And by the way, although I do not personally recommend it because I am no fan of Banfield, they offer plans that are HMO-like if that’s what you’re looking for.

    (And yes, I do work for one of the pet health insurance companies, as of last fall. But I have long supported the concept with my own hard-earned money.)

    Comment by Gina Spadafori — February 23, 2014 @ 1:10 pm

  16. I’m afraid I have to second some of the concerns about pet insurance. (And I’d be happy to provide verifiable information to anybody who is interested.)

    I’m in Northern California, Sacramento area. About 15 years ago, I had a dog diagnosed with an autoimmune blood disease. I had no insurance, and she unfortunately died after I spent about $10,000 at UCD Veterinary Medical Center (no regrets–it’s just the way it was). That prompted me to get pet insurance. At the time, there was really only one company that offered it, and I enrolled all my subsequent dogs.

    I seldom made claims, even when I could–not for anything less than $1000 because I basically saw it as catastrophic insurance and certainly didn’t want to come out ahead.

    As (bad) luck would have it, I had another dog diagnosed a couple of years ago with the same autoimmune blood disorder. Again, she unfortunately died after several months of treatment (and about $12,000). Again, no regrets about the veterinary practice–I was glad to give Piper the best chance possible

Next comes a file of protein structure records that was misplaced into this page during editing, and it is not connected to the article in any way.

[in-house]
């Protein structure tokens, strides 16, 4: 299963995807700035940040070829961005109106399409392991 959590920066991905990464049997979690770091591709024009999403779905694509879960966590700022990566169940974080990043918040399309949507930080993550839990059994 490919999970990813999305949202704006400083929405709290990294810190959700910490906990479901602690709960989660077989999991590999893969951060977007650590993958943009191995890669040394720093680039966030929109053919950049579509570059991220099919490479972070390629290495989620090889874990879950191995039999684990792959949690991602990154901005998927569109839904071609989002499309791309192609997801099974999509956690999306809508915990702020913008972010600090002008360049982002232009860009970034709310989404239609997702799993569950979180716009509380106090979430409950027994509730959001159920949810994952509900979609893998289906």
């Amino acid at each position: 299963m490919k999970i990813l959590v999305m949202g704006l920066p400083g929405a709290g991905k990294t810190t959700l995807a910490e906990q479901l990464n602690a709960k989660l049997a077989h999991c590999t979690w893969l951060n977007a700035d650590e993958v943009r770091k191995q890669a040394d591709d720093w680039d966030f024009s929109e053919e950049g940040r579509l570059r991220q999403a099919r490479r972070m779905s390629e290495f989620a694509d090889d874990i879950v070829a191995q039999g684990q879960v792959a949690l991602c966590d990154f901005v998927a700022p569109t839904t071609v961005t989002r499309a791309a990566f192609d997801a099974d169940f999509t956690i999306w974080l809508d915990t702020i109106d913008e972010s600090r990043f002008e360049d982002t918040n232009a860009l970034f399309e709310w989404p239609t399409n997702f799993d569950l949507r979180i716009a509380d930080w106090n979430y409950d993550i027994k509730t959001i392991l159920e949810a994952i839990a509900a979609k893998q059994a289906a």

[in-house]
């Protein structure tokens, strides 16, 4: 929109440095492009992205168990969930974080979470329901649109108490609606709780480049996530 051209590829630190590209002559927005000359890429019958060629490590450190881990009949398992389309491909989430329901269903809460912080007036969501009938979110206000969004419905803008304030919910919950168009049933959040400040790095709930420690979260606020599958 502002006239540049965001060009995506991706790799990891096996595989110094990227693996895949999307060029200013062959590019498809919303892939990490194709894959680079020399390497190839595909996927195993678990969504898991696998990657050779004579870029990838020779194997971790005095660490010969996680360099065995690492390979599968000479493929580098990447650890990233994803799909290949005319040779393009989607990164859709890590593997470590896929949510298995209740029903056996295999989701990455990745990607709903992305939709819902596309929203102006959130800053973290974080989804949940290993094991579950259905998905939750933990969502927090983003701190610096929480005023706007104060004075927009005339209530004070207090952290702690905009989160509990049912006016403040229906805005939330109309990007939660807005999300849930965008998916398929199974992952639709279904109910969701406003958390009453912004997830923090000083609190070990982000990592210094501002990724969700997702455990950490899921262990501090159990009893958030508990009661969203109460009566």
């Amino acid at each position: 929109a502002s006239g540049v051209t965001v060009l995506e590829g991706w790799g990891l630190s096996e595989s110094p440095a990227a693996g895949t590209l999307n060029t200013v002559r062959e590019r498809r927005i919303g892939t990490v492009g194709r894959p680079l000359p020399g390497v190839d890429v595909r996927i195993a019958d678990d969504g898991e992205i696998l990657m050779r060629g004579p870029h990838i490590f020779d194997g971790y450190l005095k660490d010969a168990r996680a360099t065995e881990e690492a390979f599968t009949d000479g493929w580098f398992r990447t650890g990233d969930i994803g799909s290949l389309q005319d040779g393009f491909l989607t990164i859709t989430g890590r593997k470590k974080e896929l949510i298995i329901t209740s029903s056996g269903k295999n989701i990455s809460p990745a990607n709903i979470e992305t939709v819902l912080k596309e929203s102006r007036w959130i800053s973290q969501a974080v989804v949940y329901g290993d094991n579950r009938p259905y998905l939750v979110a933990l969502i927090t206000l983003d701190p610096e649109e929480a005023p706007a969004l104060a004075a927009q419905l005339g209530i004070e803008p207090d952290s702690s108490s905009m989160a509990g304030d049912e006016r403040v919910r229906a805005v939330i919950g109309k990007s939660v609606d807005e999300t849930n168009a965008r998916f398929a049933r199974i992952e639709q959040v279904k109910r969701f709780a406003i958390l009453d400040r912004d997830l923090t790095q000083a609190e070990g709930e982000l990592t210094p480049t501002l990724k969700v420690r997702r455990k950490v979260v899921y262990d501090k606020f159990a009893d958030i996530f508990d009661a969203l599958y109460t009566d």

When I submitted the claim, I got about $5000 (after some hassles and complaints). Other companies may be different, but this is definitely a Buyer Beware situation. Unfortunately, it is almost impossible for the consumer to even know what he or she is buying. The insurance company caps the diseases at ridiculously low levels and treats some of the symptoms as “secondary.” There is a defined benefit plan made available to the consumer, but the lay person has no way of knowing what a particular event is likely to cost and so whether the defined benefits listed for several hundred different diseases are reasonable or likely to hit the lifetime cap in a short period of time. Add in the “secondary diseases” (really symptoms of the primary disease) and the system is incomprehensible–even to a vet.